So with that, I will turn to finish up with my prepared comments with an overview of what I see is the longer-term trends that will impact KAR and its operating segments. And more importantly, share some insights on how we are preparing for the future as this business transforms. There is absolutely no doubt that the automotive industry is experiencing significant change.

We have consolidation of dealers in the new car space, technology is increasingly playing a role in retail transactions, and many new car retailers are entering the market without the typical brick-and-mortar footprint. Companies like Tesla and Carvana are rethinking the retail model. Ride sharing and car sharing are creating new ownership models for personal automobile use. This is beginning of a new industry segment that we are calling mobility. And we don't see a significant decline in the SAAR over the next few years. However, we do see a shift in the mix between retail and fleet sales.

We believe retail sales may decline, while fleet sales will increase resulting in modest declines in the SAAR. All of these factors and many others are likely to cause change in the wholesale used car market over the next several years. And let me share some of those trends that we believe will impact our business.

I expect that the number of dealer consignment vehicles sold at a physical auction will continue to decline. Dealers are seeking alternatives like TradeRev and retailing more trades which will reduce the supply of vehicles to physical auction. We may also see fewer retail new car sales, which could impact the number of trade-ins. However, there will still be a place for physical auctions to serve the dealer space, but I expect this segment of the market to continue declining as it has over the last couple of years.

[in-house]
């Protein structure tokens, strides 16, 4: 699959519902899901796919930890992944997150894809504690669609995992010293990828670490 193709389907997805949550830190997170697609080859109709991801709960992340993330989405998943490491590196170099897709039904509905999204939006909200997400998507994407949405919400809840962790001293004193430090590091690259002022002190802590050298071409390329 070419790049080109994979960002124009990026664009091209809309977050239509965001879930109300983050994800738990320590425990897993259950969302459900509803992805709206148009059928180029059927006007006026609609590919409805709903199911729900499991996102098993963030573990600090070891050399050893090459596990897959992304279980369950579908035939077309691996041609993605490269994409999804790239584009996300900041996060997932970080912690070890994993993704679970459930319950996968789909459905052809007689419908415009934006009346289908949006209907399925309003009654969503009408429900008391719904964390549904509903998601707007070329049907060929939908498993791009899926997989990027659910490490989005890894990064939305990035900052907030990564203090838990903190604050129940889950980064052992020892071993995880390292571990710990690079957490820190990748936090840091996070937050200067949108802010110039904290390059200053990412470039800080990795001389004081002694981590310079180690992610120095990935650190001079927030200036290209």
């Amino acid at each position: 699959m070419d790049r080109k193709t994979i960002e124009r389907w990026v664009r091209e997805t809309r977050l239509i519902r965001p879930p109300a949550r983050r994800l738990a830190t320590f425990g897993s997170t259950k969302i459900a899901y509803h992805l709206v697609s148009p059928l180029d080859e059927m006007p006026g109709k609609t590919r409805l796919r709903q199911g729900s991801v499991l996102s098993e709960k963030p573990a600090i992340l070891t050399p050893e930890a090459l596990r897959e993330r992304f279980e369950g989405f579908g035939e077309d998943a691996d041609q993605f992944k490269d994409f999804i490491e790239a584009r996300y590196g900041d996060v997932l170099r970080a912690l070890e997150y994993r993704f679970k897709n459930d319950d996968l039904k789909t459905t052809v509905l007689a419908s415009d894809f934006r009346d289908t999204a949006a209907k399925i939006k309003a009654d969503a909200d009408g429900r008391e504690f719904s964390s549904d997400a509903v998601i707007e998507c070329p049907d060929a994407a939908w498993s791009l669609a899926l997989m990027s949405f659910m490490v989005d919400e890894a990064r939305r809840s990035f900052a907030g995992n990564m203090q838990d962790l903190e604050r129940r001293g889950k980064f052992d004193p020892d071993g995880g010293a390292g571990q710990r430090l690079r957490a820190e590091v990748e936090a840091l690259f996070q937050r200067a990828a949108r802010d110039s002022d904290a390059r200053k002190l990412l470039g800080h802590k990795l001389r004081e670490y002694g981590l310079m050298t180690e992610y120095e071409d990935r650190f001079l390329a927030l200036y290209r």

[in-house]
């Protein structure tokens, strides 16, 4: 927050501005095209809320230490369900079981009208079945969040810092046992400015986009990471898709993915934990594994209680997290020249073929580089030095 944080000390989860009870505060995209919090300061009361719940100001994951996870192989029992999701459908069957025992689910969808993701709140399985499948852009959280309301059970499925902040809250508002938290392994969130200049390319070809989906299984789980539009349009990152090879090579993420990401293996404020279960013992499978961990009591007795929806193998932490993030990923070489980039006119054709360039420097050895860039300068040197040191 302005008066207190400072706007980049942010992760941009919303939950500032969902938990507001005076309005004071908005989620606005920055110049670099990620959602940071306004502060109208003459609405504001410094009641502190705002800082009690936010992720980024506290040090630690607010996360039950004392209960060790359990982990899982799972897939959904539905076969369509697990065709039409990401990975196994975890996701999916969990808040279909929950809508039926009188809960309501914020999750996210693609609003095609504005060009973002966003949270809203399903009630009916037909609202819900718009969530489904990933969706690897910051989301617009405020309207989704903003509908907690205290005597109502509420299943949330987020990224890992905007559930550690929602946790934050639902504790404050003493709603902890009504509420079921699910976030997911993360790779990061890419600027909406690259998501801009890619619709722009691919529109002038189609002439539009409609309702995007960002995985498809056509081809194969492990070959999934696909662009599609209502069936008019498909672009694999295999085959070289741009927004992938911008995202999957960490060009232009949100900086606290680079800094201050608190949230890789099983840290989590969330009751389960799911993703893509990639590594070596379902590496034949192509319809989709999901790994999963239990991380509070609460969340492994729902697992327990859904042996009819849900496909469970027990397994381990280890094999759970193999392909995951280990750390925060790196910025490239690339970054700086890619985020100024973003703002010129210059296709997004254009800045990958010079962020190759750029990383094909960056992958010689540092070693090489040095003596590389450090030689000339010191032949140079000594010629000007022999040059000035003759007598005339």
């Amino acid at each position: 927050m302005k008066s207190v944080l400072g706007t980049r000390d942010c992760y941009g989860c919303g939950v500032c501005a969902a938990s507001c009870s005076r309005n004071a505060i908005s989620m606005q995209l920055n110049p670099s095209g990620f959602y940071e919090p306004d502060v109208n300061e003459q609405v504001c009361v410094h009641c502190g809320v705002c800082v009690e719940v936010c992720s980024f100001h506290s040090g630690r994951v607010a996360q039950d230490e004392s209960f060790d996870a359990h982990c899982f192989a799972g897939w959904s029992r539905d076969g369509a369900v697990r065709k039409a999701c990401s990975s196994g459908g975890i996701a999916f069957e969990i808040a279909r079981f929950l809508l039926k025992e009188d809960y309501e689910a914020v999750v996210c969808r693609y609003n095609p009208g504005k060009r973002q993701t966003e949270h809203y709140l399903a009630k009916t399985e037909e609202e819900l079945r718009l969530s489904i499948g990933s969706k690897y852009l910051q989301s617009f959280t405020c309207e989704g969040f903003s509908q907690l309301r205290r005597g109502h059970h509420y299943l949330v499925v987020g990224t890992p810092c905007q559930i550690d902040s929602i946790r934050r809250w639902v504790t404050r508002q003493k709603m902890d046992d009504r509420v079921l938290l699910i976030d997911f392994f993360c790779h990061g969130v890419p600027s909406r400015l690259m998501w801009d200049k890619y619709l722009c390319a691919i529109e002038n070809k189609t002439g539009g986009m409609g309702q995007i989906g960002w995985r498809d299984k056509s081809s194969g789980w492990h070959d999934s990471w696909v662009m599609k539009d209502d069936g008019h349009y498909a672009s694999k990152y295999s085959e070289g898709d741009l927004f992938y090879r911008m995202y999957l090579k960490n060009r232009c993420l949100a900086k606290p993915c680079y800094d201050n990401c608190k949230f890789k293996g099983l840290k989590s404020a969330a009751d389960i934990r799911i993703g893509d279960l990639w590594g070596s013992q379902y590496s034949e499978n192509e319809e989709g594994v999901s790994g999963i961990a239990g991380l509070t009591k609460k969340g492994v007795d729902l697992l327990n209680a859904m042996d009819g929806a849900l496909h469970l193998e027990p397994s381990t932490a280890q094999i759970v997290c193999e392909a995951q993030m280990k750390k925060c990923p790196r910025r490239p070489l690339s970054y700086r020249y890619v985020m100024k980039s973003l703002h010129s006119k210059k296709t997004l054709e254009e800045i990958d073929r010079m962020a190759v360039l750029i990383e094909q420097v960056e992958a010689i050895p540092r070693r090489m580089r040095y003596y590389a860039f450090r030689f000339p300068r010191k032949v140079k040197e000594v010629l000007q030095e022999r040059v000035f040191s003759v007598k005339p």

I believe we may be selling 75% or more of our vehicles to online buyers in the future. We are and will continue to be focused on developing digital offerings to serve the marketplace. Our workforce will have to continue to evolve with a stronger digital DNA across the entire KAR organization, and I believe this is a great opportunity for KAR as we are now already the leader in digital transformation of our industry.

I do expect that commercial volumes will remain strong over the next few years. While off-lease volumes are hitting their peak in 2019, we expect for the next few years, the lease maturities will remain fairly flat. In addition, the new car sales mix shift to more fleet vehicles provides an opportunity over time to serve this marketplace. We are focused on services directed at growing fleets of vehicles. There is a real opportunity for us to serve the mobility space. While the outlook for growth in volumes is challenging, I am confident that we can continue to grow our revenue with our many services that match up well with the mobility industry.

I've spent my entire career focused on cars sold at auction as the key driver of performance, and it has become obvious to me that the industry is shifting and revenue per vehicle or ARPU is as important as vehicles sold. We will continue to develop our service offerings and I expect ARPU to continue to grow over the next few years. Some of this growth will be from services we provide on vehicles that are never sold at an auction.

I believe we will see the evolution of decision making to a greater reliance on data and analytics. We are investing in data and analytics capability and tools that assist our customers in making more informed decisions. Today, we're focused on pricing models, vehicle recommendations and other services that support decision making for wholesale transactions. In the future, we will be offering a full suite of portfolio management tools to assist our commercial customers in managing their portfolio of vehicles. Our starting point is the Stratum platform and delivering data science through our DRIVIN team. We will continue to evolve these offerings into a more comprehensive suite of tools, that can serve the mobility space as it develops.

We expect to increase our global presence and I expect the contribution from our businesses outside of North America to become a meaningful contributor to KAR's consolidated results. We need to grow the businesses that we have acquired, including CarsOnTheWeb, and we need to find other markets that we can enter and grow.